As Microsoft and Nokia continue to go their separate ways, there remains confusion among some about the relationship between the two.
Saying "it's complicated" is a big understatement.
A couple of stories this week made it seem that the new Nokia -- the networking/mapping/patent company -- is backing away from Windows Phone and taking its Here mapping technology with it. But this isn't the case, Nokia officials said on September 25 in a statement meant to clarify the situation.
"Here is powering Windows Phone and that's not going to change," said a Nokia spokesperson in an emailed statement.
"Microsoft entered a license agreement with Here to use our mapping platform for at least four years. This is why you see Here maps on Windows Phone not only in the Here apps but also in the Facebook app, in the Foursquare app, in the Instagram app and many more, even in the Uber app," the spokesperson said.
"Offline maps aren't going anywhere either," the spokesperson said. "Licensing our mapping platform doesn't mean that Microsoft is only using our data, but they have access to our full capability, including the possibility to store maps offline."
"We used to develop for 'Windows Phone first,'" the spokesperson noted, but "now all OS(es) are equal."
That makes sense, given that Nokia is no longer making any Windows Phones. Microsoft bought that part of the Nokia business.
Nokia didn't sell its Here mapping services to Microsoft. Instead, it's licensing that technology to Microsoft. Microsoft, in turn, is writing apps and services that build on Here. Nokia also is using some undisclosed Microsoft patents in its Here services.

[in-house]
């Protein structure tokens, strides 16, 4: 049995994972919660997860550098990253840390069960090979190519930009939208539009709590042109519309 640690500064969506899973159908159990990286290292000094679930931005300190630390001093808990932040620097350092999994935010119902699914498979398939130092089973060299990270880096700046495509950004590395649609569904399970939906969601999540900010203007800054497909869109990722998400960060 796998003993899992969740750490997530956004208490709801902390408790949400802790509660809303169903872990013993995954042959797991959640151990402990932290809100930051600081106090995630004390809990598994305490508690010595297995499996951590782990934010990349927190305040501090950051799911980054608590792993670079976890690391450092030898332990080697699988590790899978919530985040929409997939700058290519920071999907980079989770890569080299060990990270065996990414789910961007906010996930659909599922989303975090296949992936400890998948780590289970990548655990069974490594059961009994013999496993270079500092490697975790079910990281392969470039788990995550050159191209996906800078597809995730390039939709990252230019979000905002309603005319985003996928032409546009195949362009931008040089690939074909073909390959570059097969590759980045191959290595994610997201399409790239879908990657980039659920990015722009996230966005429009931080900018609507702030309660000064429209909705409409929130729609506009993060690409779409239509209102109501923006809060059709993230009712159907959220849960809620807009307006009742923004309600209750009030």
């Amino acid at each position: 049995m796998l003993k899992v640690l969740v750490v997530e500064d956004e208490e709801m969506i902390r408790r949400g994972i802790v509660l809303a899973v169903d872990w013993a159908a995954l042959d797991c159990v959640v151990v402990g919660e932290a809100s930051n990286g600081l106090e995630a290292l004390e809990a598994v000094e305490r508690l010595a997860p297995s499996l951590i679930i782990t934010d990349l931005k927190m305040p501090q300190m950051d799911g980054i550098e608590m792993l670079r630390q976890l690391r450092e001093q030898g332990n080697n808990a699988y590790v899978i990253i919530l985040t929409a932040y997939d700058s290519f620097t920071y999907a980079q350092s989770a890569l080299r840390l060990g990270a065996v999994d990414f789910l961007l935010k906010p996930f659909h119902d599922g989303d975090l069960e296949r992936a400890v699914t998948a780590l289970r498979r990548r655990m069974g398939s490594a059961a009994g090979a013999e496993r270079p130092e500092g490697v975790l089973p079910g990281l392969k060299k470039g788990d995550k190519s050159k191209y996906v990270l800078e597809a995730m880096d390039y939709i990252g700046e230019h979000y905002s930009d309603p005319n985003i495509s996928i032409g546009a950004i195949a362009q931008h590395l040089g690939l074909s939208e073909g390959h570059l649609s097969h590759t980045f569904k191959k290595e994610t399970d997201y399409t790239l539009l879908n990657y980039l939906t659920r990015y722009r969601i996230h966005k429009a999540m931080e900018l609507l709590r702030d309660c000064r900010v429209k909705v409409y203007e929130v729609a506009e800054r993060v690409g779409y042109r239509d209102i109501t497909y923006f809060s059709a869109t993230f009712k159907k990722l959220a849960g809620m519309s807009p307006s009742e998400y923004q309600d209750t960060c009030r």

Below are the exact terms of the Nokia-Microsoft agreement related to Here, as detailed in Microsoft's Nokia acquisition press release:
Nokia will retain its patent portfolio and will grant Microsoft a 10-year license to its patents at the time of the closing. Microsoft will grant Nokia reciprocal rights to use Microsoft patents in its Here services. In addition, Nokia will grant Microsoft an option to extend this mutual patent agreement in perpetuity.
In addition, Microsoft will become a strategic licensee of the Here platform, and will separately pay Nokia for a four-year license.
Nokia is now building mapping apps that use its own Here technology for the dominant Android and Apple mobile platforms. But the company plans to continue to improve the Windows Phone Here experience.
"We haven't stopped developing for Windows Phone," it said, "but we are discussing with Microsoft how to proceed. At the end, whether as a Here app or not, your location experience on Windows Phone will improve. By the way, we updated the maps on Windows Phone just a short time ago and more updates are coming soon."
This story originally appeared as "Nokia: We're still HERE on Windows Phone" on ZDNet.